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Thread: Installing a new shower in a concrete floor, high-rise

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  1. #1
    DIY Junior Member
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    Default Installing a new shower in a concrete floor, high-rise

    I just purchased a condo in a high-rise and am hoping to make some master bathroom/closet renovations. The condo layout is such that there is one large bathroom with a full shower/sink/toilet directly parallel to the master bedroom walk in closet which only has a small bathroom with a sink and toilet. My question is... Is it necessary to drill new drain holes in order to put in a second shower in the master closet or can I plum the drain to link to the next door shower drain? This would make things much much easier... If not, generally home much does installing a new drain in a high-rise condo with concrete floors generally run... ballpark? Thanks

  2. #2
    Plumbing Designer FloridaOrange's Avatar
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    You will need to provide the shower it's own trap which means going through the floor (and in youir downstairs neighbor's ceiling). Code requires each plumbing fixture to have it's own trap (with a few minor exceptions).

    I don't think anyone here can give you a quote as cost can vary widely from area to area.
    Matt
    Semi-professional plumbing designer
    Enjoying life in SW Florida

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    Forum Admin, Expert Plumber Terry's Avatar
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    If you are coring a prestressed concrete floor, you will need to x-ray the floor first.

    It's going to be a bunch.

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    Retired Defense Industry Engineer jadnashua's Avatar
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    Depending on where you live, state and local laws, and the condo by-laws, any changes like this may need the association's approval. You may not get it. Local laws usually require this to be done only by a licensed plumber with permits. Depending on how the ceiling is done, and how friendly your downstairs neighbor is, you may not get permission to enter their unit unless it is something like to fix a leak. Tearing out the ceiling and restoring it could get ugly. Now, if it is a dropped ceiling, it may not be a big deal. You may need to not only move a drain, but install a new vent as well, so it is likely at least a couple of holes through the floor.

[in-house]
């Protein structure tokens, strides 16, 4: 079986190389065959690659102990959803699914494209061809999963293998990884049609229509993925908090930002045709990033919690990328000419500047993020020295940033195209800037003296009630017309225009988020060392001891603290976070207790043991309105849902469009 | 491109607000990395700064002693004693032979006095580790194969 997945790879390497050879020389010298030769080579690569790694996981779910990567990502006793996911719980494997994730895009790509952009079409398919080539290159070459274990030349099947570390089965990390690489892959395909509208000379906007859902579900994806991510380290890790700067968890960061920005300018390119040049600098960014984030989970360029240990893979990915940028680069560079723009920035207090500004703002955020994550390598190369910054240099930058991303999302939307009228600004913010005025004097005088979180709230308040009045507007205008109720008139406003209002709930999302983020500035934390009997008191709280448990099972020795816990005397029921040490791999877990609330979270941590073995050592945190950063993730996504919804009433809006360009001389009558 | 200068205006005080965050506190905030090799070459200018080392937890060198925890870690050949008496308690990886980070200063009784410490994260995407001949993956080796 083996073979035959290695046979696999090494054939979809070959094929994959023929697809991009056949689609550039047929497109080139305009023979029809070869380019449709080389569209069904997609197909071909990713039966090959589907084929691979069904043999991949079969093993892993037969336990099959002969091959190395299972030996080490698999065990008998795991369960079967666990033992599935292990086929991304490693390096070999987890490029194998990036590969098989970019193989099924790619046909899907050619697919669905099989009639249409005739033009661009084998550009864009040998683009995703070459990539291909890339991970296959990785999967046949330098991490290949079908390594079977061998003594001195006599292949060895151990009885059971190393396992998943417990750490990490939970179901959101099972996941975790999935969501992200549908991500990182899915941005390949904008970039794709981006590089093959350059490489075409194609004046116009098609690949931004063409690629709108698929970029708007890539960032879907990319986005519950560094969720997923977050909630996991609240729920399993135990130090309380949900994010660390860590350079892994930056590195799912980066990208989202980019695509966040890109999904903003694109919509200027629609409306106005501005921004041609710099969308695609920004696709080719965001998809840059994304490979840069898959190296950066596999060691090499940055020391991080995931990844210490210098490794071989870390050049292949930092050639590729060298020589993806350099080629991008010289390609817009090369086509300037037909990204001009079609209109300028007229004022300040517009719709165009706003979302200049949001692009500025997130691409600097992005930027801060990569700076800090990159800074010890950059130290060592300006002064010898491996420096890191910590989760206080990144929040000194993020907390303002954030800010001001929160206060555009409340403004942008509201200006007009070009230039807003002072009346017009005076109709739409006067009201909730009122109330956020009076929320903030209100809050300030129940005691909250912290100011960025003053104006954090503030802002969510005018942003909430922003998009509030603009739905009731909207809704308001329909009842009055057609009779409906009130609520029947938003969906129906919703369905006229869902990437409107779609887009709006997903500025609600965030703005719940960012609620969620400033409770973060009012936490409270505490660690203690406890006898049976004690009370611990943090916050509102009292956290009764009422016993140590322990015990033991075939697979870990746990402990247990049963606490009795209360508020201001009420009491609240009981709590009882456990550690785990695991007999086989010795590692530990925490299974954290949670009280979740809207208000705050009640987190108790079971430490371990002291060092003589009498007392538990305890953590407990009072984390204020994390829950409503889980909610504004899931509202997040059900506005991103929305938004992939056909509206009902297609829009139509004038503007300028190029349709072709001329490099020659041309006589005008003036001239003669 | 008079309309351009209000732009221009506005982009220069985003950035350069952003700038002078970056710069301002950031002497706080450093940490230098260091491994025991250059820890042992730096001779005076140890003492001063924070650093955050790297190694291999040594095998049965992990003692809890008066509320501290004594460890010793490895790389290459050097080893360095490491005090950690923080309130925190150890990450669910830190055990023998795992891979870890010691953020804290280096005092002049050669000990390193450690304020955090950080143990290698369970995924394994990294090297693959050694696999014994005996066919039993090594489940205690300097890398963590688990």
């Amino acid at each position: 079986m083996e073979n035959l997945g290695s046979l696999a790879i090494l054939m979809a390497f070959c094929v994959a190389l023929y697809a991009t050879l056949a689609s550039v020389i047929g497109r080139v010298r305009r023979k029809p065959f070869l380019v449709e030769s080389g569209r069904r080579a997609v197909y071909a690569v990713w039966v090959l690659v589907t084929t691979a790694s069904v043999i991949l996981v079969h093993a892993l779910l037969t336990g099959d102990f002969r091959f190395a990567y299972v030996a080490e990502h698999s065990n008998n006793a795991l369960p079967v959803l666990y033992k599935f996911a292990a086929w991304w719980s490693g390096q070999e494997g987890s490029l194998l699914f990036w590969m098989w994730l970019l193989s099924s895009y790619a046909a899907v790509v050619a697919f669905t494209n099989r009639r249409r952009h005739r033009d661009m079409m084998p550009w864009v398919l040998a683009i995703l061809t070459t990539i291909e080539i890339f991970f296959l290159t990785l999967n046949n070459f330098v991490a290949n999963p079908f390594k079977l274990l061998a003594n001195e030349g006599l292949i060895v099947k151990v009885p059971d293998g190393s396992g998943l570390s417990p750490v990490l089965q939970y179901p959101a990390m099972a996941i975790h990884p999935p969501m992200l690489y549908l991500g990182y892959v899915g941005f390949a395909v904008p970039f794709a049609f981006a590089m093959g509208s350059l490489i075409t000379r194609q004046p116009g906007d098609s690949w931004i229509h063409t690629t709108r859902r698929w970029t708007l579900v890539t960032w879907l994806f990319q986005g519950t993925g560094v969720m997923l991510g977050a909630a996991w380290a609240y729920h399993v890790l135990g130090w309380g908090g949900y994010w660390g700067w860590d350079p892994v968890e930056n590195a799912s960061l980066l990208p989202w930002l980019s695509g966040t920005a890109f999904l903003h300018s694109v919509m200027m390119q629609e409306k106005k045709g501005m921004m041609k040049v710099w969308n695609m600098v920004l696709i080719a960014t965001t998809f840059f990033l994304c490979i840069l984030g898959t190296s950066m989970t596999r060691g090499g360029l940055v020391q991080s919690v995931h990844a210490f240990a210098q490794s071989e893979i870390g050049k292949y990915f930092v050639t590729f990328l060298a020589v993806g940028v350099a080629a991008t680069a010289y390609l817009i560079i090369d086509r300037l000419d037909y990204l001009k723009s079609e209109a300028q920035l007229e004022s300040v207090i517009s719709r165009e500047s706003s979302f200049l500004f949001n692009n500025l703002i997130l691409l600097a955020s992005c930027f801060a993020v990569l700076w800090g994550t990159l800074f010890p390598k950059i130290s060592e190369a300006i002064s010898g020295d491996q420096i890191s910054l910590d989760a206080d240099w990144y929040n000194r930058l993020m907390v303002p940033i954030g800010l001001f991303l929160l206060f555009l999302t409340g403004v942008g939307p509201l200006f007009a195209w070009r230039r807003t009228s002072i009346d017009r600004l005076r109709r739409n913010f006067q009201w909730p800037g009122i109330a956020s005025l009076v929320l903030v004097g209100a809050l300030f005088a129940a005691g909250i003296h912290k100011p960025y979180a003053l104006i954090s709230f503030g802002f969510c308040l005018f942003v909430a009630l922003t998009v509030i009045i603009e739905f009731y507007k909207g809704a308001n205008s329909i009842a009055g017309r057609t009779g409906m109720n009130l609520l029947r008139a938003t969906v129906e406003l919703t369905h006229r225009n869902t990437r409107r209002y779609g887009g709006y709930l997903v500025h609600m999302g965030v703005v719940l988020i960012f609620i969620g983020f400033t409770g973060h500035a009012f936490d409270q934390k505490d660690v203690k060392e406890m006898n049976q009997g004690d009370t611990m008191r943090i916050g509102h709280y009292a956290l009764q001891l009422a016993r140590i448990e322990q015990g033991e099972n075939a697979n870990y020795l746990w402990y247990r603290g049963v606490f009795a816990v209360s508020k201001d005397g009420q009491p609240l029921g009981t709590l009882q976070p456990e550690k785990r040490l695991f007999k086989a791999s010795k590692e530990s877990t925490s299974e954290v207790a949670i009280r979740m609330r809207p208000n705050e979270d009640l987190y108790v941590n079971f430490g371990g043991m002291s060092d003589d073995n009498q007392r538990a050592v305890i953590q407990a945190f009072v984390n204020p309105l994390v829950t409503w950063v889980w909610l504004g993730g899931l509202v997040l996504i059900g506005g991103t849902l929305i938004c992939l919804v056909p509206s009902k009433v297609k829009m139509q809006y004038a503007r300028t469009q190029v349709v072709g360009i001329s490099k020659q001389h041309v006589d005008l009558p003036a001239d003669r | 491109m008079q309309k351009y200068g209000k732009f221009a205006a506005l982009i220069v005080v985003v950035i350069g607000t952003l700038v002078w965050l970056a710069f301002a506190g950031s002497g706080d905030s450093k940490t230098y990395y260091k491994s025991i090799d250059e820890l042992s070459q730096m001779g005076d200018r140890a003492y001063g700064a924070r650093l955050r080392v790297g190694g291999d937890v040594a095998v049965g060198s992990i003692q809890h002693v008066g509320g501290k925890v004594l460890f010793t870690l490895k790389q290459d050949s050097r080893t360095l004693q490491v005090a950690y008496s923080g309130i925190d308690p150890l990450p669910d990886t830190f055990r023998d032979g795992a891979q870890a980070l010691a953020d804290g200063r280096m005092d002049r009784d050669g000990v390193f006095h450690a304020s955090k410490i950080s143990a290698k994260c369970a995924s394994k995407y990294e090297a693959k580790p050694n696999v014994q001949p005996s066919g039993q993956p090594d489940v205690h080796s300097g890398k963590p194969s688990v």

Jim DeBruycker
    Important note - I'm not a pro
    Retired Defense Industry Engineer; Schluter 2.5-day Workshop Completed 2013, 2014

  5. #5
    Moderator & Master Plumber hj's Avatar
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    Default shower

    As stated, there is NO WAY to tell what is involved until someone checks your existing piping to see what would have to be modified. BUT, all homeowner associations require that alterations be performed by licensed contractors, if for no other reason than liability and insurance coverage. For those reasons, you need a local plumber to check as much as he can, without disturbing your downstairs neighbor, until work starts. At that point, you would have to get permission from the downstairs person so you could access the pipes in his ceiling. Not always easy, or possible, with some people.

  6. #6
    DIY Junior Member Turdhurder's Avatar
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    Check out www.saniflo.com

    http://www.saniflo.com/SANISHOWER.asp

    Sanishower is a small gray water pump that may be used to pump waste water away from a shower, sink, bar sink, or other fixture. The Sanishower is small enough to fit inside a wet bar cabinet, or even beside or underneath a raised shower base. It also can be used in a variety of small gray water pumping jobs, such as a condensate pump. The Sanishower will pump up to 12 feet in height.

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